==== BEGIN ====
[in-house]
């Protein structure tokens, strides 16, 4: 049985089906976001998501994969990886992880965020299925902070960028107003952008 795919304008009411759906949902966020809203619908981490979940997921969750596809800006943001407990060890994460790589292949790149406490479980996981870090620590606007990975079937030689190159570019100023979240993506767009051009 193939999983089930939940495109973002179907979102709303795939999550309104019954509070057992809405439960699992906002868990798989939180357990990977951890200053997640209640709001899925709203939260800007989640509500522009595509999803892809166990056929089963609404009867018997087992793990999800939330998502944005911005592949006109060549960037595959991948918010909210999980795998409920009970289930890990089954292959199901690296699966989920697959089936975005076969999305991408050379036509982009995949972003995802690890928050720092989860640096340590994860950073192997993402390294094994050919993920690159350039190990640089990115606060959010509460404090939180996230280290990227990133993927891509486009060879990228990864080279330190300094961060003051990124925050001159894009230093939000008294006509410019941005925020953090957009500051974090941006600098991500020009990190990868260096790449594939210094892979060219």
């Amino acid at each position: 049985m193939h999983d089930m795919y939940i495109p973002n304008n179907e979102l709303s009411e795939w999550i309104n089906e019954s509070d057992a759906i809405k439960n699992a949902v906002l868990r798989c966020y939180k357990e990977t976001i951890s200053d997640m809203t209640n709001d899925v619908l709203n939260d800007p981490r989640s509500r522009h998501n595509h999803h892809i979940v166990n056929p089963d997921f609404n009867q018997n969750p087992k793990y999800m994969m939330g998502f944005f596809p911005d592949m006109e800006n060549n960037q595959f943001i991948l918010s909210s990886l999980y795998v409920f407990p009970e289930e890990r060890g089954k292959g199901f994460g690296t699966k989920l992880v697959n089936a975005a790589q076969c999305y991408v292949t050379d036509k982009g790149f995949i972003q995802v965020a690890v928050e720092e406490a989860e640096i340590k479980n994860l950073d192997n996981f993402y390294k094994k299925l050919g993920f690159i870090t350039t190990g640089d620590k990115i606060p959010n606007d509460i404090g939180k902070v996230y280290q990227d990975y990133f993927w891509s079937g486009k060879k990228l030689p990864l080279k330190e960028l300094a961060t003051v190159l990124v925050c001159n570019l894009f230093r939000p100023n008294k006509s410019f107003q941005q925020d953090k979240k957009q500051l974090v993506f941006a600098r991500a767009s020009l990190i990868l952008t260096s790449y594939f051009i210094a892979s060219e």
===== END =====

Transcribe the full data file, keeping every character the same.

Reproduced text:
[in-house]
């Protein structure tokens, strides 16, 4: 049985089906976001998501994969990886992880965020299925902070960028107003952008 795919304008009411759906949902966020809203619908981490979940997921969750596809800006943001407990060890994460790589292949790149406490479980996981870090620590606007990975079937030689190159570019100023979240993506767009051009 193939999983089930939940495109973002179907979102709303795939999550309104019954509070057992809405439960699992906002868990798989939180357990990977951890200053997640209640709001899925709203939260800007989640509500522009595509999803892809166990056929089963609404009867018997087992793990999800939330998502944005911005592949006109060549960037595959991948918010909210999980795998409920009970289930890990089954292959199901690296699966989920697959089936975005076969999305991408050379036509982009995949972003995802690890928050720092989860640096340590994860950073192997993402390294094994050919993920690159350039190990640089990115606060959010509460404090939180996230280290990227990133993927891509486009060879990228990864080279330190300094961060003051990124925050001159894009230093939000008294006509410019941005925020953090957009500051974090941006600098991500020009990190990868260096790449594939210094892979060219």
């Amino acid at each position: 049985m193939h999983d089930m795919y939940i495109p973002n304008n179907e979102l709303s009411e795939w999550i309104n089906e019954s509070d057992a759906i809405k439960n699992a949902v906002l868990r798989c966020y939180k357990e990977t976001i951890s200053d997640m809203t209640n709001d899925v619908l709203n939260d800007p981490r989640s509500r522009h998501n595509h999803h892809i979940v166990n056929p089963d997921f609404n009867q018997n969750p087992k793990y999800m994969m939330g998502f944005f596809p911005d592949m006109e800006n060549n960037q595959f943001i991948l918010s909210s990886l999980y795998v409920f407990p009970e289930e890990r060890g089954k292959g199901f994460g690296t699966k989920l992880v697959n089936a975005a790589q076969c999305y991408v292949t050379d036509k982009g790149f995949i972003q995802v965020a690890v928050e720092e406490a989860e640096i340590k479980n994860l950073d192997n996981f993402y390294k094994k299925l050919g993920f690159i870090t350039t190990g640089d620590k990115i606060p959010n606007d509460i404090g939180k902070v996230y280290q990227d990975y990133f993927w891509s079937g486009k060879k990228l030689p990864l080279k330190e960028l300094a961060t003051v190159l990124v925050c001159n570019l894009f230093r939000p100023n008294k006509s410019f107003q941005q925020d953090k979240k957009q500051l974090v993506f941006a600098r991500a767009s020009l990190i990868l952008t260096s790449y594939f051009i210094a892979s060219e």